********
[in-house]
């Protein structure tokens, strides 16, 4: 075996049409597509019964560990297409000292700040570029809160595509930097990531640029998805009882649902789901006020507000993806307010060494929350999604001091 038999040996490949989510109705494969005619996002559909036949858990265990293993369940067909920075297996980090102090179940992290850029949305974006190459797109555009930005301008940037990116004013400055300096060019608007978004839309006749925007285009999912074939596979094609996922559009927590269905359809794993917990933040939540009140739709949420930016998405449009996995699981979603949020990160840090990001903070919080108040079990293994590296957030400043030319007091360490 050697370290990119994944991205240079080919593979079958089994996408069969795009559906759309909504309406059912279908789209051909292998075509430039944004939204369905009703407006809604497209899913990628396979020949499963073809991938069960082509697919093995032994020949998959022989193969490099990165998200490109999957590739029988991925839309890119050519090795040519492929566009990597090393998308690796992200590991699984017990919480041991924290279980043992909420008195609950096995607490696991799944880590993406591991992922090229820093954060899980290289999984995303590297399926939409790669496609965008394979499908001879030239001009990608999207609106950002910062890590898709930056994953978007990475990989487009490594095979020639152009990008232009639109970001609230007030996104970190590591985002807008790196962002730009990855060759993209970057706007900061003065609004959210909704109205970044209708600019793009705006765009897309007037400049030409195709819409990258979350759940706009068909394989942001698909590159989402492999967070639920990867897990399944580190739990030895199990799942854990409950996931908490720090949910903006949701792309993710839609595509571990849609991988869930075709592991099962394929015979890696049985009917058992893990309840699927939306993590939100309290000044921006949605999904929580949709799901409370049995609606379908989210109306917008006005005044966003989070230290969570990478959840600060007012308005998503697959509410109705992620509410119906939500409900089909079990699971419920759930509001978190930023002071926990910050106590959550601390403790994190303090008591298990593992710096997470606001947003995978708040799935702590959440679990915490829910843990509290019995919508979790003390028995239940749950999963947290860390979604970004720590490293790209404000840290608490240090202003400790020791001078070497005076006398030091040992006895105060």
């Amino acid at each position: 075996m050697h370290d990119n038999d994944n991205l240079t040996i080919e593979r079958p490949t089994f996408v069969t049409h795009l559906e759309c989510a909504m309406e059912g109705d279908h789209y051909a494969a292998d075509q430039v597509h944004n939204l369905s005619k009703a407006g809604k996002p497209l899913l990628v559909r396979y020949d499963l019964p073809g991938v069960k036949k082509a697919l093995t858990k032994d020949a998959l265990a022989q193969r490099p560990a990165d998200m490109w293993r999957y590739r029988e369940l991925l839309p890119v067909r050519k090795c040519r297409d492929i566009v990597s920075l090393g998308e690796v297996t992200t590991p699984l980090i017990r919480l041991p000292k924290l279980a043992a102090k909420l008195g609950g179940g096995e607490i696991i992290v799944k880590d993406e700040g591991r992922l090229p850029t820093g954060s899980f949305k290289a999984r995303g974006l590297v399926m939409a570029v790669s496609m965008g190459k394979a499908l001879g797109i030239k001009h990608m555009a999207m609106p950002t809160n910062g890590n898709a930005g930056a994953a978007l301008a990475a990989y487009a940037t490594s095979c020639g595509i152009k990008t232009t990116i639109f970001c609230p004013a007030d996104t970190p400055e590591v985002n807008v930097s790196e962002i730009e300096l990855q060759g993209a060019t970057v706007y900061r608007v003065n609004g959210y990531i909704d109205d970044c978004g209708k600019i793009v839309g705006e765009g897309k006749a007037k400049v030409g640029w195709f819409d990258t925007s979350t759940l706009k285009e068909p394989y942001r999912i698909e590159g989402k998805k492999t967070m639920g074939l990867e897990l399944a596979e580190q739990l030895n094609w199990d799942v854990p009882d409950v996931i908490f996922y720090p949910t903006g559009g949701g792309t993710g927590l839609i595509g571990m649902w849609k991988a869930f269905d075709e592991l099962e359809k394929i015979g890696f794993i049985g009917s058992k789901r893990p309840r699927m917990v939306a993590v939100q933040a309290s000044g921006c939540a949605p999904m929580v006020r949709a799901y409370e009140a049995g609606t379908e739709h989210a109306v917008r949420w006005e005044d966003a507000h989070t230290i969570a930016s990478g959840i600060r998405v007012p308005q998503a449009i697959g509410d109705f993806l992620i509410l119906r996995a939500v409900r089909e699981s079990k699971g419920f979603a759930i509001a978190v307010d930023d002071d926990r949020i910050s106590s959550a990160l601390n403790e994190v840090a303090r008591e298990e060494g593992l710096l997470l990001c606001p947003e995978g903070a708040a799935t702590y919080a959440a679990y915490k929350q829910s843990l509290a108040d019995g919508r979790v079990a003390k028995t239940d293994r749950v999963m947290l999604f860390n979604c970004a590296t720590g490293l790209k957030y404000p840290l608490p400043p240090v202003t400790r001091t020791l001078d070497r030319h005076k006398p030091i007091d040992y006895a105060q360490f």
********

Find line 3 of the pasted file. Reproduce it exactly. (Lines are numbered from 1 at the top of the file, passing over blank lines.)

């Amino acid at each position: 075996m050697h370290d990119n038999d994944n991205l240079t040996i080919e593979r079958p490949t089994f996408v069969t049409h795009l559906e759309c989510a909504m309406e059912g109705d279908h789209y051909a494969a292998d075509q430039v597509h944004n939204l369905s005619k009703a407006g809604k996002p497209l899913l990628v559909r396979y020949d499963l019964p073809g991938v069960k036949k082509a697919l093995t858990k032994d020949a998959l265990a022989q193969r490099p560990a990165d998200m490109w293993r999957y590739r029988e369940l991925l839309p890119v067909r050519k090795c040519r297409d492929i566009v990597s920075l090393g998308e690796v297996t992200t590991p699984l980090i017990r919480l041991p000292k924290l279980a043992a102090k909420l008195g609950g179940g096995e607490i696991i992290v799944k880590d993406e700040g591991r992922l090229p850029t820093g954060s899980f949305k290289a999984r995303g974006l590297v399926m939409a570029v790669s496609m965008g190459k394979a499908l001879g797109i030239k001009h990608m555009a999207m609106p950002t809160n910062g890590n898709a930005g930056a994953a978007l301008a990475a990989y487009a940037t490594s095979c020639g595509i152009k990008t232009t990116i639109f970001c609230p004013a007030d996104t970190p400055e590591v985002n807008v930097s790196e962002i730009e300096l990855q060759g993209a060019t970057v706007y900061r608007v003065n609004g959210y990531i909704d109205d970044c978004g209708k600019i793009v839309g705006e765009g897309k006749a007037k400049v030409g640029w195709f819409d990258t925007s979350t759940l706009k285009e068909p394989y942001r999912i698909e590159g989402k998805k492999t967070m639920g074939l990867e897990l399944a596979e580190q739990l030895n094609w199990d799942v854990p009882d409950v996931i908490f996922y720090p949910t903006g559009g949701g792309t993710g927590l839609i595509g571990m649902w849609k991988a869930f269905d075709e592991l099962e359809k394929i015979g890696f794993i049985g009917s058992k789901r893990p309840r699927m917990v939306a993590v939100q933040a309290s000044g921006c939540a949605p999904m929580v006020r949709a799901y409370e009140a049995g609606t379908e739709h989210a109306v917008r949420w006005e005044d966003a507000h989070t230290i969570a930016s990478g959840i600060r998405v007012p308005q998503a449009i697959g509410d109705f993806l992620i509410l119906r996995a939500v409900r089909e699981s079990k699971g419920f979603a759930i509001a978190v307010d930023d002071d926990r949020i910050s106590s959550a990160l601390n403790e994190v840090a303090r008591e298990e060494g593992l710096l997470l990001c606001p947003e995978g903070a708040a799935t702590y919080a959440a679990y915490k929350q829910s843990l509290a108040d019995g919508r979790v079990a003390k028995t239940d293994r749950v999963m947290l999604f860390n979604c970004a590296t720590g490293l790209k957030y404000p840290l608490p400043p240090v202003t400790r001091t020791l001078d070497r030319h005076k006398p030091i007091d040992y006895a105060q360490f």